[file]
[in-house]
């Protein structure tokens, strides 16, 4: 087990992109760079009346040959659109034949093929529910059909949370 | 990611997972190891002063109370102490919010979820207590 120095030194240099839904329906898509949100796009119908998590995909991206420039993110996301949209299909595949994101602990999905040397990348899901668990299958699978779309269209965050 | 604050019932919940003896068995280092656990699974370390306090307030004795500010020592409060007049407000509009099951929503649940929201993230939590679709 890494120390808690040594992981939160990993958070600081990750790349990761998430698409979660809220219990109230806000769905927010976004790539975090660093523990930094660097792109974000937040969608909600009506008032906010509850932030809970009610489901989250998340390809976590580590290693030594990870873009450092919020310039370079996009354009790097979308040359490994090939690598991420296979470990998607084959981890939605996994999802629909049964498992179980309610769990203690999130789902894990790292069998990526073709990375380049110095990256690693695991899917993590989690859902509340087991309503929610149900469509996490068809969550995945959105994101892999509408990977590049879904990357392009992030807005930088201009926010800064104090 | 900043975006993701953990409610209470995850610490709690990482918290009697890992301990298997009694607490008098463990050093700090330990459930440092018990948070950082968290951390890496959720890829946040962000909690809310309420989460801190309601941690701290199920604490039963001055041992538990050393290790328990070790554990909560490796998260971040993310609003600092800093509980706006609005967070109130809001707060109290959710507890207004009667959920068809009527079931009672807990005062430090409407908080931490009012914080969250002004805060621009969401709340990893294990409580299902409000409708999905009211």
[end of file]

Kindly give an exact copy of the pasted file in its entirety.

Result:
[in-house]
């Protein structure tokens, strides 16, 4: 087990992109760079009346040959659109034949093929529910059909949370 | 990611997972190891002063109370102490919010979820207590 120095030194240099839904329906898509949100796009119908998590995909991206420039993110996301949209299909595949994101602990999905040397990348899901668990299958699978779309269209965050 | 604050019932919940003896068995280092656990699974370390306090307030004795500010020592409060007049407000509009099951929503649940929201993230939590679709 890494120390808690040594992981939160990993958070600081990750790349990761998430698409979660809220219990109230806000769905927010976004790539975090660093523990930094660097792109974000937040969608909600009506008032906010509850932030809970009610489901989250998340390809976590580590290693030594990870873009450092919020310039370079996009354009790097979308040359490994090939690598991420296979470990998607084959981890939605996994999802629909049964498992179980309610769990203690999130789902894990790292069998990526073709990375380049110095990256690693695991899917993590989690859902509340087991309503929610149900469509996490068809969550995945959105994101892999509408990977590049879904990357392009992030807005930088201009926010800064104090 | 900043975006993701953990409610209470995850610490709690990482918290009697890992301990298997009694607490008098463990050093700090330990459930440092018990948070950082968290951390890496959720890829946040962000909690809310309420989460801190309601941690701290199920604490039963001055041992538990050393290790328990070790554990909560490796998260971040993310609003600092800093509980706006609005967070109130809001707060109290959710507890207004009667959920068809009527079931009672807990005062430090409407908080931490009012914080969250002004805060621009969401709340990893294990409580299902409000409708999905009211």